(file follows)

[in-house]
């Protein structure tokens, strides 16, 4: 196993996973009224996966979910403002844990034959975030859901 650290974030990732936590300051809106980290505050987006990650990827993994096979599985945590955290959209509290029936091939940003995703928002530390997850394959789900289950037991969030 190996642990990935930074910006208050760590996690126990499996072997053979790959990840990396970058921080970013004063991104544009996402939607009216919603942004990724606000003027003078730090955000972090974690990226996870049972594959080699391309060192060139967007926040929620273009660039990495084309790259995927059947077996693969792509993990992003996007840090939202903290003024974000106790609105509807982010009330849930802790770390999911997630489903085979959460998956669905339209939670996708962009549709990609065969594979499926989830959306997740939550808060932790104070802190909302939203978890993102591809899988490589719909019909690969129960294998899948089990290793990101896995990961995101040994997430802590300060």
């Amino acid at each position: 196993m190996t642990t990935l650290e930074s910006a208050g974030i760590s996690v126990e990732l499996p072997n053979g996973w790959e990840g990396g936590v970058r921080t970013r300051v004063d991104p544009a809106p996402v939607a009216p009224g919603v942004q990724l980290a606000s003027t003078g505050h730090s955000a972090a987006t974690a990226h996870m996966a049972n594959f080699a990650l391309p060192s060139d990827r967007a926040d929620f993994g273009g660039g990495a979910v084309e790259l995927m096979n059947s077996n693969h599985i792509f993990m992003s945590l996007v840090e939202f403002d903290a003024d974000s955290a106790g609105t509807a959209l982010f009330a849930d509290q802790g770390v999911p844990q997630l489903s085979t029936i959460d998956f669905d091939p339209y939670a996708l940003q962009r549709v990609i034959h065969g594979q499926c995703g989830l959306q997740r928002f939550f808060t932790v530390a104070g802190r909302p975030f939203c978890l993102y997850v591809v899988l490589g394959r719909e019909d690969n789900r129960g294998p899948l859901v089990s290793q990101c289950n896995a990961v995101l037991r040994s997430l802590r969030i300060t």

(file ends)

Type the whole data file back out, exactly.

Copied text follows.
[in-house]
């Protein structure tokens, strides 16, 4: 196993996973009224996966979910403002844990034959975030859901 650290974030990732936590300051809106980290505050987006990650990827993994096979599985945590955290959209509290029936091939940003995703928002530390997850394959789900289950037991969030 190996642990990935930074910006208050760590996690126990499996072997053979790959990840990396970058921080970013004063991104544009996402939607009216919603942004990724606000003027003078730090955000972090974690990226996870049972594959080699391309060192060139967007926040929620273009660039990495084309790259995927059947077996693969792509993990992003996007840090939202903290003024974000106790609105509807982010009330849930802790770390999911997630489903085979959460998956669905339209939670996708962009549709990609065969594979499926989830959306997740939550808060932790104070802190909302939203978890993102591809899988490589719909019909690969129960294998899948089990290793990101896995990961995101040994997430802590300060």
């Amino acid at each position: 196993m190996t642990t990935l650290e930074s910006a208050g974030i760590s996690v126990e990732l499996p072997n053979g996973w790959e990840g990396g936590v970058r921080t970013r300051v004063d991104p544009a809106p996402v939607a009216p009224g919603v942004q990724l980290a606000s003027t003078g505050h730090s955000a972090a987006t974690a990226h996870m996966a049972n594959f080699a990650l391309p060192s060139d990827r967007a926040d929620f993994g273009g660039g990495a979910v084309e790259l995927m096979n059947s077996n693969h599985i792509f993990m992003s945590l996007v840090e939202f403002d903290a003024d974000s955290a106790g609105t509807a959209l982010f009330a849930d509290q802790g770390v999911p844990q997630l489903s085979t029936i959460d998956f669905d091939p339209y939670a996708l940003q962009r549709v990609i034959h065969g594979q499926c995703g989830l959306q997740r928002f939550f808060t932790v530390a104070g802190r909302p975030f939203c978890l993102y997850v591809v899988l490589g394959r719909e019909d690969n789900r129960g294998p899948l859901v089990s290793q990101c289950n896995a990961v995101l037991r040994s997430l802590r969030i300060t």